August 11, 2010

Appetite Hormone Could Inhibit HCV-Related Fibrosis

August 11, 2010

Ghrelin is mostly known as a naturally occurring hormone that stimulates the appetite. However, new research demonstrates that this hormone might have therapeutic value to those with Hepatitis C.

by Nicole Cutler, L.Ac.

A hormone normally found in the stomach is proving to be of great interest to the Hepatitis C community. Known as an appetite-stimulating hormone, ghrelin is regarded with disdain by dieters and overweight individuals. Interestingly, ghrelin has demonstrated the ability to minimize one of the greatest hazards of the Hepatitis C virus - liver fibrosis.

About Ghrelin

Made in the stomach, ghrelin levels rise when people are hungry and they wane after a meal. People who get injections of this hormone gorge themselves, and those suffering from a rare disease that keeps ghrelin levels unusually high tend to be obese overeaters. Not surprisingly, researchers seeking to help people shed excessive weight have been actively trying to block ghrelin since its recognition in the late '90s. Of course, blocking an essential hormone carries unknown risks to our health. For people with chronic liver disease, researchers from Spain have uncovered a valid reason to treasure ghrelin - and be weary of blocking this curious hormone.


One of the few organs that can regenerate, the liver has the remarkable ability to recover from minor injuries by healing itself. Unfortunately, this regenerative capacity can't keep up with diseases that cause significant liver damage. For those individuals living with chronic Hepatitis C (or any other kind of chronic liver disease), progressive scarring of liver tissue is a major concern.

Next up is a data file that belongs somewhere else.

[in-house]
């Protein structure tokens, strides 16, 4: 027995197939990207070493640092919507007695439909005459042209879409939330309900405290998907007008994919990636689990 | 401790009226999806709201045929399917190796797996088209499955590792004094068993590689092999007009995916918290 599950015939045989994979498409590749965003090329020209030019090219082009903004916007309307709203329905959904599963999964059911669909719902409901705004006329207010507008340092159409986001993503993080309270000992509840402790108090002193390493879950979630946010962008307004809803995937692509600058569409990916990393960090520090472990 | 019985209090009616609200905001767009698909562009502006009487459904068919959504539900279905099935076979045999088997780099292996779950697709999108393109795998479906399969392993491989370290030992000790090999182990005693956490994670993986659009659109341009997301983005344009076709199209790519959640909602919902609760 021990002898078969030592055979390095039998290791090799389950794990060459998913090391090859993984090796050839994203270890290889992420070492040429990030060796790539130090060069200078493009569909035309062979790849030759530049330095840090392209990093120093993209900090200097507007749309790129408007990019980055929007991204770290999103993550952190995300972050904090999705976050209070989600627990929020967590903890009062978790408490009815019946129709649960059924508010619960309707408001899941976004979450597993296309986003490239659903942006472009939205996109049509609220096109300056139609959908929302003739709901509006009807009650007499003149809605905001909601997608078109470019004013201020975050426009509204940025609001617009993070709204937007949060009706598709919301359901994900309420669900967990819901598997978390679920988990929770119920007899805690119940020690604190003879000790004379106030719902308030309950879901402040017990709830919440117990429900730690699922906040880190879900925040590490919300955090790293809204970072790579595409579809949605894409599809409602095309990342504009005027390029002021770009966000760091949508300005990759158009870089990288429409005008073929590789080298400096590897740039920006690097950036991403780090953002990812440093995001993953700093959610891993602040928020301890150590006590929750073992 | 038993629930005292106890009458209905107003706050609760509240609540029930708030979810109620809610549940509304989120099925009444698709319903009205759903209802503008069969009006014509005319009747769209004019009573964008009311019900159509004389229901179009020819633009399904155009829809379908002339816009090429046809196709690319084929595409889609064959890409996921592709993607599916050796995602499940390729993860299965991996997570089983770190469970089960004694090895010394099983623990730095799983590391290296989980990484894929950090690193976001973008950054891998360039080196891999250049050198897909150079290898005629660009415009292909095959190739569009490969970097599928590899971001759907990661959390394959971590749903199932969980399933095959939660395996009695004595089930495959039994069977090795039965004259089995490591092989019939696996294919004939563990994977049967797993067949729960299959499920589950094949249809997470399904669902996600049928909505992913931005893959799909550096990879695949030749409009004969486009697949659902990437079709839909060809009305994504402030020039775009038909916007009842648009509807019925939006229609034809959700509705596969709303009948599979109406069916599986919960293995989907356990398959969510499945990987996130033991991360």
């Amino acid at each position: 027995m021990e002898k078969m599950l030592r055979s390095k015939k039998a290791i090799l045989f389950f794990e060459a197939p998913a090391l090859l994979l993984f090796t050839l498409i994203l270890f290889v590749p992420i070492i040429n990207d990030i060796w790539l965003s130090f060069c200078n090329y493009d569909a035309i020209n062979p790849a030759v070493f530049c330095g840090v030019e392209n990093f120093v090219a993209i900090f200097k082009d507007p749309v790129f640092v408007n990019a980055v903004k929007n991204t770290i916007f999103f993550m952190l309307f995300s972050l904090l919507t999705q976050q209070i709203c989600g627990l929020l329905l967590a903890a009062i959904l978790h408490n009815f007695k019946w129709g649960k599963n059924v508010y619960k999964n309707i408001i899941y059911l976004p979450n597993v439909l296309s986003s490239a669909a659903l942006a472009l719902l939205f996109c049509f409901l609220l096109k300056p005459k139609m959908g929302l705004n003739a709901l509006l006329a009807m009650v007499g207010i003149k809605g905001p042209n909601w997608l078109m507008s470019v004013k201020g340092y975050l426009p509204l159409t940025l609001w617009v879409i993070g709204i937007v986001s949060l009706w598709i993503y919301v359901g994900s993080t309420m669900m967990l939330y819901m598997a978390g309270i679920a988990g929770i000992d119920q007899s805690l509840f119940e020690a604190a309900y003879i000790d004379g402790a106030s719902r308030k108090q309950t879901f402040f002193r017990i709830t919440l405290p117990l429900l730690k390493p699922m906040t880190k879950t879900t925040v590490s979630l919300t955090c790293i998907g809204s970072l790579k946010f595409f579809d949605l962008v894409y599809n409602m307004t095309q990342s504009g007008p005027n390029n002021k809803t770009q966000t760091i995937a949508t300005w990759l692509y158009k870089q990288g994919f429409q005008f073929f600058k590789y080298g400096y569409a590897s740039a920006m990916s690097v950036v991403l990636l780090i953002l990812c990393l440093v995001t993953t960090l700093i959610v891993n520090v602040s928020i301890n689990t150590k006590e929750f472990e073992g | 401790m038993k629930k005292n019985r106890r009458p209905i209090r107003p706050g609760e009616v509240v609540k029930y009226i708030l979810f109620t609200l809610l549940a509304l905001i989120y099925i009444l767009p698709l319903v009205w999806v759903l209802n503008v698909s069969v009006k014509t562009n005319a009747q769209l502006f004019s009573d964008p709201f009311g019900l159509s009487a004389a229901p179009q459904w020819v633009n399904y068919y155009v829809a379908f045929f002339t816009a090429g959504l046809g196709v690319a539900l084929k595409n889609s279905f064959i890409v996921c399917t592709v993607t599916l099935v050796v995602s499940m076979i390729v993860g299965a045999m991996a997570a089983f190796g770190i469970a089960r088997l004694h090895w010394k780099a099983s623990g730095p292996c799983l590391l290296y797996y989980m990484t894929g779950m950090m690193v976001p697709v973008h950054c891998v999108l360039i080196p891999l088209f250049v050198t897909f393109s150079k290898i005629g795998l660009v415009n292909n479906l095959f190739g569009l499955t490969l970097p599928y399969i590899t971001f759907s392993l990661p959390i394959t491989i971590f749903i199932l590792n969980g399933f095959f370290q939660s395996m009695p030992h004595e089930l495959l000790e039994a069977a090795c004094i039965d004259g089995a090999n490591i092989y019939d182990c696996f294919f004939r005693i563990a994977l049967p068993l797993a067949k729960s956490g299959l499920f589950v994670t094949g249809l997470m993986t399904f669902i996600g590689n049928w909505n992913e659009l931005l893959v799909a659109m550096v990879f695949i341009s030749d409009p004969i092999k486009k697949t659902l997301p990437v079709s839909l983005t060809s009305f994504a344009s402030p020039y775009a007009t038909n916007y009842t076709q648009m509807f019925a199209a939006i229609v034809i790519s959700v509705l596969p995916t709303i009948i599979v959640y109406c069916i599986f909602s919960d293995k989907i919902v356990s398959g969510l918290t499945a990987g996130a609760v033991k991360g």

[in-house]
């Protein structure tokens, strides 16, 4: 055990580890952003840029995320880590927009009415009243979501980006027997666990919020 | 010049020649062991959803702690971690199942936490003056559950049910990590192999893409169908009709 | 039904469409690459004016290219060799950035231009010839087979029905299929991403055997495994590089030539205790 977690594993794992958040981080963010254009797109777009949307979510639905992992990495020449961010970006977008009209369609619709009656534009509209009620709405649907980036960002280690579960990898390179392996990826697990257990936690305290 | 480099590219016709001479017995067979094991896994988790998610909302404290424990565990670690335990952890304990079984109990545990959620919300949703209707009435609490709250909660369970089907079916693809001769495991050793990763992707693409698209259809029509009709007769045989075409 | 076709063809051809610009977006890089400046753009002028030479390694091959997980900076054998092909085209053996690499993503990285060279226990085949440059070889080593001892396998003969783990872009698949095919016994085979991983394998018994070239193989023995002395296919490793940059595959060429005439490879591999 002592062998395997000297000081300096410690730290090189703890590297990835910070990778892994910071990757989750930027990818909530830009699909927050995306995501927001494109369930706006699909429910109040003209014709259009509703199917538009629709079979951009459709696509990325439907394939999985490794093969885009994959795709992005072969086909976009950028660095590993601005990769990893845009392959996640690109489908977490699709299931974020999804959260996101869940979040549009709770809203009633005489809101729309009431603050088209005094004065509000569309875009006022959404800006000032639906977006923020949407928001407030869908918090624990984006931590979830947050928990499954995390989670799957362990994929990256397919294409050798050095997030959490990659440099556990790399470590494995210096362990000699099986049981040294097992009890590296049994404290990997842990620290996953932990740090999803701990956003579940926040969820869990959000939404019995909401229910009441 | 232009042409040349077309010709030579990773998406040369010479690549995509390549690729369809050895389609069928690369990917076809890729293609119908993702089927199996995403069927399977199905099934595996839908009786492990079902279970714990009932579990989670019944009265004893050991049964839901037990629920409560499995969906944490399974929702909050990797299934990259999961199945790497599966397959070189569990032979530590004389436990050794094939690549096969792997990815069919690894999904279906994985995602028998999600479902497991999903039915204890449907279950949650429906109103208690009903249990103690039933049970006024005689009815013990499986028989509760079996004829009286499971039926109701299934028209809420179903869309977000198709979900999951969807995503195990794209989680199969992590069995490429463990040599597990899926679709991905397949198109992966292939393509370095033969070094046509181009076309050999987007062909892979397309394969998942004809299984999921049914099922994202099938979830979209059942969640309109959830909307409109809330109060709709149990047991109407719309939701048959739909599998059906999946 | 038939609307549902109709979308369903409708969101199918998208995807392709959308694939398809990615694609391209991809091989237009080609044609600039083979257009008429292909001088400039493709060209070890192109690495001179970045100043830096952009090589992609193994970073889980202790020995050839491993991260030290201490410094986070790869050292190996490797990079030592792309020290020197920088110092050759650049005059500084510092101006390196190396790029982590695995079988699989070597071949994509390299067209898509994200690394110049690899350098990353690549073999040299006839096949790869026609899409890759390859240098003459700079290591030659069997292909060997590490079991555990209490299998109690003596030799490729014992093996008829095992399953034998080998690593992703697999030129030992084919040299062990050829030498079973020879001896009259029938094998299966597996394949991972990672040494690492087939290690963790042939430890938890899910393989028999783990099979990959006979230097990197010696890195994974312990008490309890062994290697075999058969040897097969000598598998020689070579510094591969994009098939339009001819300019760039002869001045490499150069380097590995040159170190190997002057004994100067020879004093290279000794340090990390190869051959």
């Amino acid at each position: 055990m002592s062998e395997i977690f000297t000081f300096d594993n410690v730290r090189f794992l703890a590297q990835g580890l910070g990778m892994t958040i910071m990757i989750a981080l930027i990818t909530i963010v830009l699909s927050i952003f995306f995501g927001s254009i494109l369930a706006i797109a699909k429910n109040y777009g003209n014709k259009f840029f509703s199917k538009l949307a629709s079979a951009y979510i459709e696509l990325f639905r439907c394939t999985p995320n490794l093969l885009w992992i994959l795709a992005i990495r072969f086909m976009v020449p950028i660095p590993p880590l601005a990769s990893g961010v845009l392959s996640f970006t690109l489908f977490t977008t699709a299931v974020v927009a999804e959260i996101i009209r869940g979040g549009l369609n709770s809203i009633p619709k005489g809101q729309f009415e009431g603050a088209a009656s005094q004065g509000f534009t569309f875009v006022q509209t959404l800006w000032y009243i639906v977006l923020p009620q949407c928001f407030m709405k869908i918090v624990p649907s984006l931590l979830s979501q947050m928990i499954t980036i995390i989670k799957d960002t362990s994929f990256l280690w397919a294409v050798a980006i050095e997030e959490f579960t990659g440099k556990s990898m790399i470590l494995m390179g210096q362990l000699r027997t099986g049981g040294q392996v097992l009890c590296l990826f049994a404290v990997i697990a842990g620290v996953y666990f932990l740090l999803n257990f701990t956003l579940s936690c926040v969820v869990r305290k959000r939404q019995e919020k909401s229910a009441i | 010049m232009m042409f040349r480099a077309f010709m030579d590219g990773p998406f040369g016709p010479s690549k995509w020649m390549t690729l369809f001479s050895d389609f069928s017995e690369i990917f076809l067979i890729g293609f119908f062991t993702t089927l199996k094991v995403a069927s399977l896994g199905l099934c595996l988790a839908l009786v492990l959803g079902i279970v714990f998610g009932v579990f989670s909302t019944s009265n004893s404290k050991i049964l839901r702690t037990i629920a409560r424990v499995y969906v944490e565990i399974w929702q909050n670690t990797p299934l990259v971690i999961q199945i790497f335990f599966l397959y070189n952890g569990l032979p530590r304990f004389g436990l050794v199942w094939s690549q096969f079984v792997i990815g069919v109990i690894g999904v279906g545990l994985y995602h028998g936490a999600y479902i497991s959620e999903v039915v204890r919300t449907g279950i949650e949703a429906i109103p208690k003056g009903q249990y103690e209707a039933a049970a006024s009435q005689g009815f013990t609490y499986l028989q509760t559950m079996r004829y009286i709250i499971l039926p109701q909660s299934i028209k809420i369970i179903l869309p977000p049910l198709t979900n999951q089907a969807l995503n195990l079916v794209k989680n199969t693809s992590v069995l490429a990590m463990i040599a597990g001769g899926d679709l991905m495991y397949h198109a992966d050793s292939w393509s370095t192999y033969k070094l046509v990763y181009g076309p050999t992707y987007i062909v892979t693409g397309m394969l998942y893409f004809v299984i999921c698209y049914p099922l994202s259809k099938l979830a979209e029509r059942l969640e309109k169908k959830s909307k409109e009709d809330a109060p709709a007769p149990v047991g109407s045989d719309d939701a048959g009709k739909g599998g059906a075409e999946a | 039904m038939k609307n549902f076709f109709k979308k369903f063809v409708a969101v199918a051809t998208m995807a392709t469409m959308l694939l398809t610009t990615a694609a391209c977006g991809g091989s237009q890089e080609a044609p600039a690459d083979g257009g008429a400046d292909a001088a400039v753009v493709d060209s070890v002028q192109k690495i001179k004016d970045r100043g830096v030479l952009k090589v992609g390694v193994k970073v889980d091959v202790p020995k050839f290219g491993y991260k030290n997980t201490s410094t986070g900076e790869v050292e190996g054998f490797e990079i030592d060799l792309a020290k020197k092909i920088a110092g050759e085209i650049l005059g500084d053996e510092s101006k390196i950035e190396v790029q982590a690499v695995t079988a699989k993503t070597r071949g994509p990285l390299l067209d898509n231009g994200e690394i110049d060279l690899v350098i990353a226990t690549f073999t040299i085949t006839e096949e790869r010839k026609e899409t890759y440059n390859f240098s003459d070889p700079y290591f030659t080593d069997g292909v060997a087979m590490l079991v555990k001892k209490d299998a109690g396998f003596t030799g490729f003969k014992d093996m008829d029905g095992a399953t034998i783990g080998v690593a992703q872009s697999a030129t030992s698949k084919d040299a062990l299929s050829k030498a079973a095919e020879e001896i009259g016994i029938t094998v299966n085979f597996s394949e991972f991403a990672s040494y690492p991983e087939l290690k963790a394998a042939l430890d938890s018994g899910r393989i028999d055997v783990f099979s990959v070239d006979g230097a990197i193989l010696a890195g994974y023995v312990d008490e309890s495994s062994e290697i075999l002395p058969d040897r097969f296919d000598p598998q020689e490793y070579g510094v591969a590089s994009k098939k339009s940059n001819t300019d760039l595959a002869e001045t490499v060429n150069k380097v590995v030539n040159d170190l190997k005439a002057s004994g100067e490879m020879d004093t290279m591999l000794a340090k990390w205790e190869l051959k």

Otherwise known as fibrosis, continual liver scarring can lead to cirrhosis - which ultimately renders the liver unable to function. Over 27,000 Americans die from cirrhosis annually, making it the country's third leading cause of death for people between the ages of 25 and 59, and the seventh leading cause of death overall. Needless to say, strategies to prevent fibrosis from worsening to cirrhosis are in high demand. Despite this need, there are currently no approved anti-fibrotic therapies on the market.

Ghrelin Fights Fibrosis